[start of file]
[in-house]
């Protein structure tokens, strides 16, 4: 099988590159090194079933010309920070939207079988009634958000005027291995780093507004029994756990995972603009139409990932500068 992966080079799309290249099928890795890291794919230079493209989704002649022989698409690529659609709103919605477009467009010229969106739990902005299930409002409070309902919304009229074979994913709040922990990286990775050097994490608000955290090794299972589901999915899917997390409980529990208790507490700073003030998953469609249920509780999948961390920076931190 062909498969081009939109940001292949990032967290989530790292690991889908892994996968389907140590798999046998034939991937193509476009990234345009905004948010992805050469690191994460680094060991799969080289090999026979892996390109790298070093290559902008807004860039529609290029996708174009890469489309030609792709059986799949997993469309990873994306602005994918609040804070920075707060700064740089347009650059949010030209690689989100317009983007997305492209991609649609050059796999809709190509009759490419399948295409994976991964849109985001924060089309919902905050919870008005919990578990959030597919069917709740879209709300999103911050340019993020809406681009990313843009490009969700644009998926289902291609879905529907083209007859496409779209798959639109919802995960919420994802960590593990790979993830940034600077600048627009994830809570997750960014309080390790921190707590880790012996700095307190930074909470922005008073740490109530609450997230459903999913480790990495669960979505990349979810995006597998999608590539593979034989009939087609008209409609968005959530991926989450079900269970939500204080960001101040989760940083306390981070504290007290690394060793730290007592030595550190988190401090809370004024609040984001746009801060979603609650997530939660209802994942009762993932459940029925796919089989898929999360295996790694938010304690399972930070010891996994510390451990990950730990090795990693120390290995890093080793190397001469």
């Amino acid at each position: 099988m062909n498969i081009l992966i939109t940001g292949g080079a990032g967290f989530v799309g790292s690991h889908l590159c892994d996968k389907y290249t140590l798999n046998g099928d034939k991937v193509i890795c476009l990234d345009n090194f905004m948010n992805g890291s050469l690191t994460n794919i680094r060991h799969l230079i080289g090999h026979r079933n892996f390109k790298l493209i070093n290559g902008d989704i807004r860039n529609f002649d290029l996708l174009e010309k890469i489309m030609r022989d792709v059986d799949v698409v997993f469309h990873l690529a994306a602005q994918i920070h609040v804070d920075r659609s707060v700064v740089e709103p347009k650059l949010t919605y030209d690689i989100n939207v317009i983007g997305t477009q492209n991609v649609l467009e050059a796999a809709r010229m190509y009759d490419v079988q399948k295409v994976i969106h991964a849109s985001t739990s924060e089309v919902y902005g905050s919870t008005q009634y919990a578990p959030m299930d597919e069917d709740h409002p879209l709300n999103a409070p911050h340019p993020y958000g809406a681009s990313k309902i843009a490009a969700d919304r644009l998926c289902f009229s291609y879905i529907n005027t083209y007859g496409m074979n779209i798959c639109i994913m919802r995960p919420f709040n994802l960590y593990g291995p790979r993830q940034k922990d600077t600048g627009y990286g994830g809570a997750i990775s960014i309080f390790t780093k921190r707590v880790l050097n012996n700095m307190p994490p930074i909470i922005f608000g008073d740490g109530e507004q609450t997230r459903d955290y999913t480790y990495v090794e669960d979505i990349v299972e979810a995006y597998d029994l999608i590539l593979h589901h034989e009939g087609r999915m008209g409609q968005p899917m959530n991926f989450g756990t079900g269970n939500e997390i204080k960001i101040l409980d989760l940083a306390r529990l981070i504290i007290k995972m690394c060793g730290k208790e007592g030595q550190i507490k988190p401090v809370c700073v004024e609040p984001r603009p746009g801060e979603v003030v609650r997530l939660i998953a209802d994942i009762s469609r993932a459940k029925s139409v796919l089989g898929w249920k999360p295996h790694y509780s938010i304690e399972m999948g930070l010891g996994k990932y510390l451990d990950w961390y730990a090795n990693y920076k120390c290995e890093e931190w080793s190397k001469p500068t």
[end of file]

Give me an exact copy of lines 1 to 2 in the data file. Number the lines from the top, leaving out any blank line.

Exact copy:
[in-house]
């Protein structure tokens, strides 16, 4: 099988590159090194079933010309920070939207079988009634958000005027291995780093507004029994756990995972603009139409990932500068 992966080079799309290249099928890795890291794919230079493209989704002649022989698409690529659609709103919605477009467009010229969106739990902005299930409002409070309902919304009229074979994913709040922990990286990775050097994490608000955290090794299972589901999915899917997390409980529990208790507490700073003030998953469609249920509780999948961390920076931190 062909498969081009939109940001292949990032967290989530790292690991889908892994996968389907140590798999046998034939991937193509476009990234345009905004948010992805050469690191994460680094060991799969080289090999026979892996390109790298070093290559902008807004860039529609290029996708174009890469489309030609792709059986799949997993469309990873994306602005994918609040804070920075707060700064740089347009650059949010030209690689989100317009983007997305492209991609649609050059796999809709190509009759490419399948295409994976991964849109985001924060089309919902905050919870008005919990578990959030597919069917709740879209709300999103911050340019993020809406681009990313843009490009969700644009998926289902291609879905529907083209007859496409779209798959639109919802995960919420994802960590593990790979993830940034600077600048627009994830809570997750960014309080390790921190707590880790012996700095307190930074909470922005008073740490109530609450997230459903999913480790990495669960979505990349979810995006597998999608590539593979034989009939087609008209409609968005959530991926989450079900269970939500204080960001101040989760940083306390981070504290007290690394060793730290007592030595550190988190401090809370004024609040984001746009801060979603609650997530939660209802994942009762993932459940029925796919089989898929999360295996790694938010304690399972930070010891996994510390451990990950730990090795990693120390290995890093080793190397001469």